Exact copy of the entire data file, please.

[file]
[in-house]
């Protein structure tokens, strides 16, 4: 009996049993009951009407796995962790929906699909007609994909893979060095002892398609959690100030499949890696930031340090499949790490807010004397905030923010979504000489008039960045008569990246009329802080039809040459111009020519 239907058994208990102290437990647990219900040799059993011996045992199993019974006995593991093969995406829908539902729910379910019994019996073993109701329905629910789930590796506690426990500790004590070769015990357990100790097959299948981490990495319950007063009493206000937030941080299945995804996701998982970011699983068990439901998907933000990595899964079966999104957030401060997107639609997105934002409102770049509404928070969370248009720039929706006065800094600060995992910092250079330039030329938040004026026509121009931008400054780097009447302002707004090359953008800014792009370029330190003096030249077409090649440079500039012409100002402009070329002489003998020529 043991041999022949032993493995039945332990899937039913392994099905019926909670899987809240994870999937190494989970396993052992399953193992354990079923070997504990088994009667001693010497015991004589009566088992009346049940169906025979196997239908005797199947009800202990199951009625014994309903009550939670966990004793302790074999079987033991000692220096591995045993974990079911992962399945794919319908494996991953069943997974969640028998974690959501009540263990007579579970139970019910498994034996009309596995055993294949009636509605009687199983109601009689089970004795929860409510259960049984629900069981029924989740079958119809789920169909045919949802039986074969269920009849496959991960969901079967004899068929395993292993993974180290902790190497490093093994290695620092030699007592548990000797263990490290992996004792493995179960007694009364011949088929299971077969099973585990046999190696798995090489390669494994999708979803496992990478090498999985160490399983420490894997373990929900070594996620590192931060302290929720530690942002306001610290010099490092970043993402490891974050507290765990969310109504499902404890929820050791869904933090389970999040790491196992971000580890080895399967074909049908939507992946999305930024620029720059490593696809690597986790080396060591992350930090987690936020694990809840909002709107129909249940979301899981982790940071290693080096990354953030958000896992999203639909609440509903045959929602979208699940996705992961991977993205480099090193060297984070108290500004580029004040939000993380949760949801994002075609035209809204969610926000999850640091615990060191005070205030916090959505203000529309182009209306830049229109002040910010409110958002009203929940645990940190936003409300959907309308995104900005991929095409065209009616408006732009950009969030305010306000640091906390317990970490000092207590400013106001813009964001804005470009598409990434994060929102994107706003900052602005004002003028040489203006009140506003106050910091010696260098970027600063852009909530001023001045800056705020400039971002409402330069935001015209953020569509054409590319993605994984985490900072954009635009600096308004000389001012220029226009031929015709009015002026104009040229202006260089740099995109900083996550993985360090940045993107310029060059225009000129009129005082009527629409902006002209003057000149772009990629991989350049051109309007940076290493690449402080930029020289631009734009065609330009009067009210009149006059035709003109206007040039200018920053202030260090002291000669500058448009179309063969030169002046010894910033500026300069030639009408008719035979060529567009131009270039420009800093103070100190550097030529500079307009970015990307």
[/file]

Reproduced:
[in-house]
């Protein structure tokens, strides 16, 4: 009996049993009951009407796995962790929906699909007609994909893979060095002892398609959690100030499949890696930031340090499949790490807010004397905030923010979504000489008039960045008569990246009329802080039809040459111009020519 239907058994208990102290437990647990219900040799059993011996045992199993019974006995593991093969995406829908539902729910379910019994019996073993109701329905629910789930590796506690426990500790004590070769015990357990100790097959299948981490990495319950007063009493206000937030941080299945995804996701998982970011699983068990439901998907933000990595899964079966999104957030401060997107639609997105934002409102770049509404928070969370248009720039929706006065800094600060995992910092250079330039030329938040004026026509121009931008400054780097009447302002707004090359953008800014792009370029330190003096030249077409090649440079500039012409100002402009070329002489003998020529 043991041999022949032993493995039945332990899937039913392994099905019926909670899987809240994870999937190494989970396993052992399953193992354990079923070997504990088994009667001693010497015991004589009566088992009346049940169906025979196997239908005797199947009800202990199951009625014994309903009550939670966990004793302790074999079987033991000692220096591995045993974990079911992962399945794919319908494996991953069943997974969640028998974690959501009540263990007579579970139970019910498994034996009309596995055993294949009636509605009687199983109601009689089970004795929860409510259960049984629900069981029924989740079958119809789920169909045919949802039986074969269920009849496959991960969901079967004899068929395993292993993974180290902790190497490093093994290695620092030699007592548990000797263990490290992996004792493995179960007694009364011949088929299971077969099973585990046999190696798995090489390669494994999708979803496992990478090498999985160490399983420490894997373990929900070594996620590192931060302290929720530690942002306001610290010099490092970043993402490891974050507290765990969310109504499902404890929820050791869904933090389970999040790491196992971000580890080895399967074909049908939507992946999305930024620029720059490593696809690597986790080396060591992350930090987690936020694990809840909002709107129909249940979301899981982790940071290693080096990354953030958000896992999203639909609440509903045959929602979208699940996705992961991977993205480099090193060297984070108290500004580029004040939000993380949760949801994002075609035209809204969610926000999850640091615990060191005070205030916090959505203000529309182009209306830049229109002040910010409110958002009203929940645990940190936003409300959907309308995104900005991929095409065209009616408006732009950009969030305010306000640091906390317990970490000092207590400013106001813009964001804005470009598409990434994060929102994107706003900052602005004002003028040489203006009140506003106050910091010696260098970027600063852009909530001023001045800056705020400039971002409402330069935001015209953020569509054409590319993605994984985490900072954009635009600096308004000389001012220029226009031929015709009015002026104009040229202006260089740099995109900083996550993985360090940045993107310029060059225009000129009129005082009527629409902006002209003057000149772009990629991989350049051109309007940076290493690449402080930029020289631009734009065609330009009067009210009149006059035709003109206007040039200018920053202030260090002291000669500058448009179309063969030169002046010894910033500026300069030639009408008719035979060529567009131009270039420009800093103070100190550097030529500079307009970015990307």